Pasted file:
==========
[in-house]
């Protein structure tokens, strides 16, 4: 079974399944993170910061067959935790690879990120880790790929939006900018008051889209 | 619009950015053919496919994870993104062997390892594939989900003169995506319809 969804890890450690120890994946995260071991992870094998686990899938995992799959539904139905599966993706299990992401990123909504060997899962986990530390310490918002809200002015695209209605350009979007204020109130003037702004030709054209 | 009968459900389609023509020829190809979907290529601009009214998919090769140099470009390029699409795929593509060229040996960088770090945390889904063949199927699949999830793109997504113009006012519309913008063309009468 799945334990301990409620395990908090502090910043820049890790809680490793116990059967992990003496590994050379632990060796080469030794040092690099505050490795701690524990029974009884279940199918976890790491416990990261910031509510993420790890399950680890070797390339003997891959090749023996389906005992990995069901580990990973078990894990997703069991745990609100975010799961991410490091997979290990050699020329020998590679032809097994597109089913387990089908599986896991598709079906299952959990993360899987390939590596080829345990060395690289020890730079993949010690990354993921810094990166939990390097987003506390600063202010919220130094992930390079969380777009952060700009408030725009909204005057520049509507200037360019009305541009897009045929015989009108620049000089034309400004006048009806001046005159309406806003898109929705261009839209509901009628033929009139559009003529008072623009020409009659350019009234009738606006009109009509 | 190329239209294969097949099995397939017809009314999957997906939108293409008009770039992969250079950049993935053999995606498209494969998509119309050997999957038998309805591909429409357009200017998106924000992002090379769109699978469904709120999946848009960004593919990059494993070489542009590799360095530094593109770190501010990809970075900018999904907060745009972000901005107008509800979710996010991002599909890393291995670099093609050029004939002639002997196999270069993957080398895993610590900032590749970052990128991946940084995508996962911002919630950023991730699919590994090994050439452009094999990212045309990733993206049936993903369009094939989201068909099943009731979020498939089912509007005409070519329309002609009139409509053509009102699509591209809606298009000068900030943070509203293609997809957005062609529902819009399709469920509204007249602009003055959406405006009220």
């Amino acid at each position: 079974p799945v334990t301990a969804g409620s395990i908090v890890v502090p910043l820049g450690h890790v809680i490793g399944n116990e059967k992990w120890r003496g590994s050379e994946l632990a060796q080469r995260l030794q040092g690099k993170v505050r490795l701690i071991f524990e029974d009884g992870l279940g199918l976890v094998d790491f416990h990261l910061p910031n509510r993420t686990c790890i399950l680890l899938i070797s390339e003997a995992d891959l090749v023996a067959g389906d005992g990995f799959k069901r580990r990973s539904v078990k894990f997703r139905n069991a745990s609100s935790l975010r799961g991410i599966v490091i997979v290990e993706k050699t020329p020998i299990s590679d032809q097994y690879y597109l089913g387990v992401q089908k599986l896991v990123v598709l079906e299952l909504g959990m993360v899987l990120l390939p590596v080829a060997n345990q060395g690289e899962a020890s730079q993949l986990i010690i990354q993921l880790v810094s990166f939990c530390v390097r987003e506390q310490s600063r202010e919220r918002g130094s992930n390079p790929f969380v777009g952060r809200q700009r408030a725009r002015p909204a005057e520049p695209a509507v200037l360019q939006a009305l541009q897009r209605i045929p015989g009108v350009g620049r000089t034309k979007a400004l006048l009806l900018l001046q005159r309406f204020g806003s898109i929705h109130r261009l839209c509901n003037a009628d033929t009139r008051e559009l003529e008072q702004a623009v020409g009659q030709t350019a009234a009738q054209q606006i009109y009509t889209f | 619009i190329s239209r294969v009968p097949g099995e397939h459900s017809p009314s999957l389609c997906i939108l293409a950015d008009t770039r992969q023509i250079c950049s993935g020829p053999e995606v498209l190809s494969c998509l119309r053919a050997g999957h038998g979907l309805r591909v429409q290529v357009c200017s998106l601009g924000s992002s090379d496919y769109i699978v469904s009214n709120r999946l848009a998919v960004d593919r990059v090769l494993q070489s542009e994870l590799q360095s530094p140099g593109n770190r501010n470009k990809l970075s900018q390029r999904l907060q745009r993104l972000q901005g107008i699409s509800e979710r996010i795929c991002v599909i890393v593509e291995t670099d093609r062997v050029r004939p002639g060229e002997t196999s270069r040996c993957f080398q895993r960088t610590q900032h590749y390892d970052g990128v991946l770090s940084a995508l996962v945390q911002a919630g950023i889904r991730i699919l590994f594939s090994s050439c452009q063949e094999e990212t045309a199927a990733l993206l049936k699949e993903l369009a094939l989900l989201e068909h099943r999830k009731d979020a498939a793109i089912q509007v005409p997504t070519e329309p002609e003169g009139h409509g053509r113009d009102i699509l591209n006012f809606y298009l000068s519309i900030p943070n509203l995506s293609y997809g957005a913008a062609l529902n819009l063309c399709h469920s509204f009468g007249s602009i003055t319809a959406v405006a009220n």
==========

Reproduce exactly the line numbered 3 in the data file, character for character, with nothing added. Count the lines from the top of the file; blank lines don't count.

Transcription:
């Amino acid at each position: 079974p799945v334990t301990a969804g409620s395990i908090v890890v502090p910043l820049g450690h890790v809680i490793g399944n116990e059967k992990w120890r003496g590994s050379e994946l632990a060796q080469r995260l030794q040092g690099k993170v505050r490795l701690i071991f524990e029974d009884g992870l279940g199918l976890v094998d790491f416990h990261l910061p910031n509510r993420t686990c790890i399950l680890l899938i070797s390339e003997a995992d891959l090749v023996a067959g389906d005992g990995f799959k069901r580990r990973s539904v078990k894990f997703r139905n069991a745990s609100s935790l975010r799961g991410i599966v490091i997979v290990e993706k050699t020329p020998i299990s590679d032809q097994y690879y597109l089913g387990v992401q089908k599986l896991v990123v598709l079906e299952l909504g959990m993360v899987l990120l390939p590596v080829a060997n345990q060395g690289e899962a020890s730079q993949l986990i010690i990354q993921l880790v810094s990166f939990c530390v390097r987003e506390q310490s600063r202010e919220r918002g130094s992930n390079p790929f969380v777009g952060r809200q700009r408030a725009r002015p909204a005057e520049p695209a509507v200037l360019q939006a009305l541009q897009r209605i045929p015989g009108v350009g620049r000089t034309k979007a400004l006048l009806l900018l001046q005159r309406f204020g806003s898109i929705h109130r261009l839209c509901n003037a009628d033929t009139r008051e559009l003529e008072q702004a623009v020409g009659q030709t350019a009234a009738q054209q606006i009109y009509t889209f | 619009i190329s239209r294969v009968p097949g099995e397939h459900s017809p009314s999957l389609c997906i939108l293409a950015d008009t770039r992969q023509i250079c950049s993935g020829p053999e995606v498209l190809s494969c998509l119309r053919a050997g999957h038998g979907l309805r591909v429409q290529v357009c200017s998106l601009g924000s992002s090379d496919y769109i699978v469904s009214n709120r999946l848009a998919v960004d593919r990059v090769l494993q070489s542009e994870l590799q360095s530094p140099g593109n770190r501010n470009k990809l970075s900018q390029r999904l907060q745009r993104l972000q901005g107008i699409s509800e979710r996010i795929c991002v599909i890393v593509e291995t670099d093609r062997v050029r004939p002639g060229e002997t196999s270069r040996c993957f080398q895993r960088t610590q900032h590749y390892d970052g990128v991946l770090s940084a995508l996962v945390q911002a919630g950023i889904r991730i699919l590994f594939s090994s050439c452009q063949e094999e990212t045309a199927a990733l993206l049936k699949e993903l369009a094939l989900l989201e068909h099943r999830k009731d979020a498939a793109i089912q509007v005409p997504t070519e329309p002609e003169g009139h409509g053509r113009d009102i699509l591209n006012f809606y298009l000068s519309i900030p943070n509203l995506s293609y997809g957005a913008a062609l529902n819009l063309c399709h469920s509204f009468g007249s602009i003055t319809a959406v405006a009220n």